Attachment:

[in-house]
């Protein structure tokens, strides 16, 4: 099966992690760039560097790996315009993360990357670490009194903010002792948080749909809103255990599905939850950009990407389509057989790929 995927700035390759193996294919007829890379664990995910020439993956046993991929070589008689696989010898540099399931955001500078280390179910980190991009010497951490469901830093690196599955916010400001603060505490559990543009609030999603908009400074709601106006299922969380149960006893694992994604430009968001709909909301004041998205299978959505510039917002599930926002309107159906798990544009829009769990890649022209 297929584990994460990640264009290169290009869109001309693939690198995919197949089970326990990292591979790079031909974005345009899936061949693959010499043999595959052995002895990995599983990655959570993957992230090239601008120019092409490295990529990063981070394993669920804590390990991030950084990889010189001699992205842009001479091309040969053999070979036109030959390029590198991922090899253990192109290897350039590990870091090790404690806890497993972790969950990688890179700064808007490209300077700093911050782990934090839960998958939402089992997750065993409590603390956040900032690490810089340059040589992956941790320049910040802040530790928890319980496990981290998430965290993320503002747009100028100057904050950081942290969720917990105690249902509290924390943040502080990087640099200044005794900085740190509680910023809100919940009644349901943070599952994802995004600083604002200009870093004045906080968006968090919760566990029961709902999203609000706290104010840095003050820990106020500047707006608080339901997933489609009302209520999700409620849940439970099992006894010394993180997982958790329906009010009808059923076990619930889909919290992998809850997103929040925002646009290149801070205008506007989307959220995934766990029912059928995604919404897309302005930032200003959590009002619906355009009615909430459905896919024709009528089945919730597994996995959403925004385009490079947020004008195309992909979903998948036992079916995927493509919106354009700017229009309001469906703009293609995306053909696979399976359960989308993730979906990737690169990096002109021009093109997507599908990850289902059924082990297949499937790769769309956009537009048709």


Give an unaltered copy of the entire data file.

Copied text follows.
[in-house]
């Protein structure tokens, strides 16, 4: 099966992690760039560097790996315009993360990357670490009194903010002792948080749909809103255990599905939850950009990407389509057989790929 995927700035390759193996294919007829890379664990995910020439993956046993991929070589008689696989010898540099399931955001500078280390179910980190991009010497951490469901830093690196599955916010400001603060505490559990543009609030999603908009400074709601106006299922969380149960006893694992994604430009968001709909909301004041998205299978959505510039917002599930926002309107159906798990544009829009769990890649022209 297929584990994460990640264009290169290009869109001309693939690198995919197949089970326990990292591979790079031909974005345009899936061949693959010499043999595959052995002895990995599983990655959570993957992230090239601008120019092409490295990529990063981070394993669920804590390990991030950084990889010189001699992205842009001479091309040969053999070979036109030959390029590198991922090899253990192109290897350039590990870091090790404690806890497993972790969950990688890179700064808007490209300077700093911050782990934090839960998958939402089992997750065993409590603390956040900032690490810089340059040589992956941790320049910040802040530790928890319980496990981290998430965290993320503002747009100028100057904050950081942290969720917990105690249902509290924390943040502080990087640099200044005794900085740190509680910023809100919940009644349901943070599952994802995004600083604002200009870093004045906080968006968090919760566990029961709902999203609000706290104010840095003050820990106020500047707006608080339901997933489609009302209520999700409620849940439970099992006894010394993180997982958790329906009010009808059923076990619930889909919290992998809850997103929040925002646009290149801070205008506007989307959220995934766990029912059928995604919404897309302005930032200003959590009002619906355009009615909430459905896919024709009528089945919730597994996995959403925004385009490079947020004008195309992909979903998948036992079916995927493509919106354009700017229009309001469906703009293609995306053909696979399976359960989308993730979906990737690169990096002109021009093109997507599908990850289902059924082990297949499937790769769309956009537009048709």